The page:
if there are any bulk or amish food stores near you should be able to buy your cream of tartar cheaply there. I think it cost waay to much at the chain stores. I love to go once a year to Amish country in Ohio and stock up on all kinds of stuff. Aldi is another possibility but stock up if you find it though, some of their spices are seasonal. Thanks for sharing about making your own baking powder! I didn’t know about that I am going to look into it, looks like the idgrediants have a longer shelf life separate so having the basics in your pantry, will save me from last min. trips to the store 🙂

  • BethB says:

    Great post! I’ve started doing this with a few spice mixes. The only suggestion I have is to make a small batch the first time in case your family doesn’t like the combination. Ask me how I know. 🙂

  • I haven’t purchased a taco seasoning packet in years. I use this recipe on All Recipes. When I don’t use this recipe, I just mix some form of the ingredients when I’m too lazy to look it up. 😉 http://allrecipes.com/Recipe/taco-seasoning-i/detail.aspx

    • Kacie says:

      I may have to try this recipe. We tried the one that was linked in the blog and didn’t really like it. I’m not good enough at differentiating between the flavors of spices to know what to add or take out. Maybe we’ll like the allrecipes one better. Thanks for the link.

    • Kim N. says:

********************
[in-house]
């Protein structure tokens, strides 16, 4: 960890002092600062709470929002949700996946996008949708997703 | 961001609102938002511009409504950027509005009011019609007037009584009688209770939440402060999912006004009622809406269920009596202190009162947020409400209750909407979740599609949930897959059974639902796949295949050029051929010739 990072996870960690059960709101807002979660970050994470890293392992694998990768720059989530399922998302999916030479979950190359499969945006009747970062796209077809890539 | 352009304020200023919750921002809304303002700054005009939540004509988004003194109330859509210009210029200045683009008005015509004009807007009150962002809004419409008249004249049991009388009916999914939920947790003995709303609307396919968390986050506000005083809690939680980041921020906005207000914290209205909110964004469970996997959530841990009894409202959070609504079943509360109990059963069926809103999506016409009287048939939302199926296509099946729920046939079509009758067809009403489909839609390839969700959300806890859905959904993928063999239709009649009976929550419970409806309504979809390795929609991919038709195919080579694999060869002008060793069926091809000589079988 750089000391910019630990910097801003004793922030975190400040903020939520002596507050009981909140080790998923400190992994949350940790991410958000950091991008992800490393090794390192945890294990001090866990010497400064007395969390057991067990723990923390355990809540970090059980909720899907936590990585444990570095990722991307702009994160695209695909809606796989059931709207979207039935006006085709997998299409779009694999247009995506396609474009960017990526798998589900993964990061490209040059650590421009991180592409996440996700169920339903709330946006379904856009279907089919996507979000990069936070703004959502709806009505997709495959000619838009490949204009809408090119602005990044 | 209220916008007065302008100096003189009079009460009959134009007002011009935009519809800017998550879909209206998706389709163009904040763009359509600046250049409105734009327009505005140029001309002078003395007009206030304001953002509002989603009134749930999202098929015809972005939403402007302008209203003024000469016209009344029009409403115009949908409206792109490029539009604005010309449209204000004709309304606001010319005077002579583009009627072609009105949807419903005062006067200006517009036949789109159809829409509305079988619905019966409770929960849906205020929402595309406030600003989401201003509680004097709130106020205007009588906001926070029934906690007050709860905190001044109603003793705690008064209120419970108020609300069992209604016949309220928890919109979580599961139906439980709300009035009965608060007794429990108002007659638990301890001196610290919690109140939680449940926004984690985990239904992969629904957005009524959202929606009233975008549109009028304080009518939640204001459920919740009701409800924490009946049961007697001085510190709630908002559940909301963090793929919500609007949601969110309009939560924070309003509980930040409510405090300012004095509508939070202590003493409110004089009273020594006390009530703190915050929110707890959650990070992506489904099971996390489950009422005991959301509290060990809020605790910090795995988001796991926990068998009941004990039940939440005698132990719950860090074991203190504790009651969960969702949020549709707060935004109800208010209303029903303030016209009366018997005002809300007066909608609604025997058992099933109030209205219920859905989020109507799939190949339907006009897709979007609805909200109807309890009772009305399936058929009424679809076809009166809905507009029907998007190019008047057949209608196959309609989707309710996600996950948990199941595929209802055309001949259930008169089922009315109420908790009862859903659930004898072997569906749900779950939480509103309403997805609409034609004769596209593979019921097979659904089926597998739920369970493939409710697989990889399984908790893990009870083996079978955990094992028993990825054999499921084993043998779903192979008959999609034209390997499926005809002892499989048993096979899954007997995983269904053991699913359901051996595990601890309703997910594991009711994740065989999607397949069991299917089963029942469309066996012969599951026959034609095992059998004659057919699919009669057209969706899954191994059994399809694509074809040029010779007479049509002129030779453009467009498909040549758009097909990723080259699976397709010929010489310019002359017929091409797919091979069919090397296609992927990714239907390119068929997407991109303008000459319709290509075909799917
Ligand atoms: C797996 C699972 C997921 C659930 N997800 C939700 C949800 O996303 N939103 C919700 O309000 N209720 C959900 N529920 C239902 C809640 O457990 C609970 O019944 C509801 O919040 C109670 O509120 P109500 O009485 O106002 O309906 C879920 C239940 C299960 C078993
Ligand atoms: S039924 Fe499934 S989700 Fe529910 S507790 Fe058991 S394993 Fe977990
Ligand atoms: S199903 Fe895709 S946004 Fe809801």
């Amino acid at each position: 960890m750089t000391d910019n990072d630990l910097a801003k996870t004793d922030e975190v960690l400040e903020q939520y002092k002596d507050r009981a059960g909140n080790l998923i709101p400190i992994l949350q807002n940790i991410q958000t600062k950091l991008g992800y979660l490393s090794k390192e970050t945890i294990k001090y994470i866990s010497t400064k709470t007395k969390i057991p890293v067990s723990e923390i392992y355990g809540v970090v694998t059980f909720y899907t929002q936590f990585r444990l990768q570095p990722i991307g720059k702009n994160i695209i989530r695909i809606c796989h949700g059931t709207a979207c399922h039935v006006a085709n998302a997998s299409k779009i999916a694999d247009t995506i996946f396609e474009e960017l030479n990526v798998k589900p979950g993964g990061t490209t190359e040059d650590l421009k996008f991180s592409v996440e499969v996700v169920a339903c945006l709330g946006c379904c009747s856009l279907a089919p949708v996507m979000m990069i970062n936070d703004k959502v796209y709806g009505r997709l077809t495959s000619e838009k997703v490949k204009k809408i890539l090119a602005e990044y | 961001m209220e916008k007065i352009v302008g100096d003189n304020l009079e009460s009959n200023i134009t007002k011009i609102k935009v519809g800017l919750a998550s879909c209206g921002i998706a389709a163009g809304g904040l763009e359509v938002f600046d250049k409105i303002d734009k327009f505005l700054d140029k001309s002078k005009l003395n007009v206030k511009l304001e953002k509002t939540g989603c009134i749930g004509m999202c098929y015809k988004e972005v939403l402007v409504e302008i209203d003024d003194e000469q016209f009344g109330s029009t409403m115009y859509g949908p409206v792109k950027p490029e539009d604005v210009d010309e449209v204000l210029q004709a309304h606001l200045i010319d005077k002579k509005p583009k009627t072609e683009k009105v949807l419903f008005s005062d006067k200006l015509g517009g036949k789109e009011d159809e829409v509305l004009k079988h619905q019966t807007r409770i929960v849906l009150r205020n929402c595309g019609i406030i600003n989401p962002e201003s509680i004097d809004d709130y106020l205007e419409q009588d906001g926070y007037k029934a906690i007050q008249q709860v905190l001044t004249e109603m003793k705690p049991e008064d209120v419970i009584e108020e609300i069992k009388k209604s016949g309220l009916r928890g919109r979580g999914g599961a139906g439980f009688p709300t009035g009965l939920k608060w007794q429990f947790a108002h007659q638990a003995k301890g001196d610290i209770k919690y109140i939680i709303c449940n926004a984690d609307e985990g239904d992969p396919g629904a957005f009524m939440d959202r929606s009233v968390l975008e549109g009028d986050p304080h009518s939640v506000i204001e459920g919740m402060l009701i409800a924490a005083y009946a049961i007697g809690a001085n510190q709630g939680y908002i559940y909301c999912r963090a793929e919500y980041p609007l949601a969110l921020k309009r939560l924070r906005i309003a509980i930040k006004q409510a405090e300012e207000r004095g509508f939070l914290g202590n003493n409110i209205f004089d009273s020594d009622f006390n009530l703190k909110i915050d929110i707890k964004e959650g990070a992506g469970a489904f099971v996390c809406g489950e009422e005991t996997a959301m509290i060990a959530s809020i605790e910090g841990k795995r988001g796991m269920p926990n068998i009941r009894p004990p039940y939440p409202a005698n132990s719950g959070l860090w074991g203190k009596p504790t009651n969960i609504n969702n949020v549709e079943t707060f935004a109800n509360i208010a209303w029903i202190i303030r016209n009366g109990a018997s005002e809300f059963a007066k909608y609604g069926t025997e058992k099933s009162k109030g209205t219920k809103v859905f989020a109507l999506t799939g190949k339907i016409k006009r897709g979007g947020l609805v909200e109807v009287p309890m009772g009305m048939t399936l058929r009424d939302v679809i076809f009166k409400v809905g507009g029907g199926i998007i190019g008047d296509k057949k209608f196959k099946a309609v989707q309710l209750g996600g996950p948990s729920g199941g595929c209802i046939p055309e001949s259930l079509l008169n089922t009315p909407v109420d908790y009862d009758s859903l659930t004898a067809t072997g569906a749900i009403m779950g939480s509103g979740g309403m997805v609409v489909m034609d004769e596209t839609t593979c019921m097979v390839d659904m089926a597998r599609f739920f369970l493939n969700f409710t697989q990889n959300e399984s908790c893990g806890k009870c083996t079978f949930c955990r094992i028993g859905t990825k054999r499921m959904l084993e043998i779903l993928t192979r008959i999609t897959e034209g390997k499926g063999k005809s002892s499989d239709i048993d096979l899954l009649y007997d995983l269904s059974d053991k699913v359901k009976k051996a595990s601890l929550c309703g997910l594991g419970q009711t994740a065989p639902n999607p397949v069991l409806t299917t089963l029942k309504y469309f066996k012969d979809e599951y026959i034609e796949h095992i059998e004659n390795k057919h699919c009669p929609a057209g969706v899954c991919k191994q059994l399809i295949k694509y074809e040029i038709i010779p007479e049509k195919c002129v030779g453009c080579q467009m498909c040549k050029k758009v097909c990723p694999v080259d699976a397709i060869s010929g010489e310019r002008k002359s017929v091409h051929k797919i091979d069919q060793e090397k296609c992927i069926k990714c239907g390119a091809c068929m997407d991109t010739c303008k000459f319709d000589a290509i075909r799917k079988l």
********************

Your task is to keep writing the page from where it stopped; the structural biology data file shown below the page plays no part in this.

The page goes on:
I use this recipe too and we love it. It can be a bit spicy for my kids so I just adjust the red pepper flakes accordingly. It’s great!!

  • Colette says:

    Great post! I have been thinking about doing this for awhile, because I’ve been looking for a good spice combo for fajita mix and NONE of the packets I’ve tried taste right to me. (I’m from TX so I’m ruined from anything that doesn’t taste “authentic”.) This has inspired me to give it a try. 🙂

  • My mom used to make a homemade taco seasoning and keep it in a glass jar, that way it we could all use it anytime. I need to learn that recipe, because the $1 here and there really does add up!

    • Wow, I can’t believe with my million canning jars of all sizes it never occurred to me to use one of those to store my seasoning mixes in. I have always just bought the clear plastic jars from the bulk food store. I get the dumb dumb of the day award.

      Thanks for sharing the idea.

  • Natasha says:

    My husband makes his own and they are SOO much better than pre-packaged, and probably much healthier!